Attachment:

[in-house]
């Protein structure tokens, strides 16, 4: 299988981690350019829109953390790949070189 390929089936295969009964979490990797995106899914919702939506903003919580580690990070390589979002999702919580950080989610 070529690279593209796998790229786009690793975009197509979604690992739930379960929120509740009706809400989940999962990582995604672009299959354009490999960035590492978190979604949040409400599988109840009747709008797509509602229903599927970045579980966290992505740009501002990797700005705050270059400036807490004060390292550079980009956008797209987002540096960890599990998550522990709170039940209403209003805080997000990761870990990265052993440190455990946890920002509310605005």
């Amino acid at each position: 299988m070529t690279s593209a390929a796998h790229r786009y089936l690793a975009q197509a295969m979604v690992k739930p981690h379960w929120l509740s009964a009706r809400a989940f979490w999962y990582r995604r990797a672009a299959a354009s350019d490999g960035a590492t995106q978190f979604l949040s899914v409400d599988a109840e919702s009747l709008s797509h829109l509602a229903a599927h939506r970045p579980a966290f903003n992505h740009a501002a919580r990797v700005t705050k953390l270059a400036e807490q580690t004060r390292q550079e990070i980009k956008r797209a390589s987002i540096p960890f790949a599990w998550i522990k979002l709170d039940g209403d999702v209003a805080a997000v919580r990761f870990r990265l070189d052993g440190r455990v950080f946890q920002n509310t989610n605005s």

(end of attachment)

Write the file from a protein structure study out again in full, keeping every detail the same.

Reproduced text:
[in-house]
């Protein structure tokens, strides 16, 4: 299988981690350019829109953390790949070189 390929089936295969009964979490990797995106899914919702939506903003919580580690990070390589979002999702919580950080989610 070529690279593209796998790229786009690793975009197509979604690992739930379960929120509740009706809400989940999962990582995604672009299959354009490999960035590492978190979604949040409400599988109840009747709008797509509602229903599927970045579980966290992505740009501002990797700005705050270059400036807490004060390292550079980009956008797209987002540096960890599990998550522990709170039940209403209003805080997000990761870990990265052993440190455990946890920002509310605005």
């Amino acid at each position: 299988m070529t690279s593209a390929a796998h790229r786009y089936l690793a975009q197509a295969m979604v690992k739930p981690h379960w929120l509740s009964a009706r809400a989940f979490w999962y990582r995604r990797a672009a299959a354009s350019d490999g960035a590492t995106q978190f979604l949040s899914v409400d599988a109840e919702s009747l709008s797509h829109l509602a229903a599927h939506r970045p579980a966290f903003n992505h740009a501002a919580r990797v700005t705050k953390l270059a400036e807490q580690t004060r390292q550079e990070i980009k956008r797209a390589s987002i540096p960890f790949a599990w998550i522990k979002l709170d039940g209403d999702v209003a805080a997000v919580r990761f870990r990265l070189d052993g440190r455990v950080f946890q920002n509310t989610n605005s």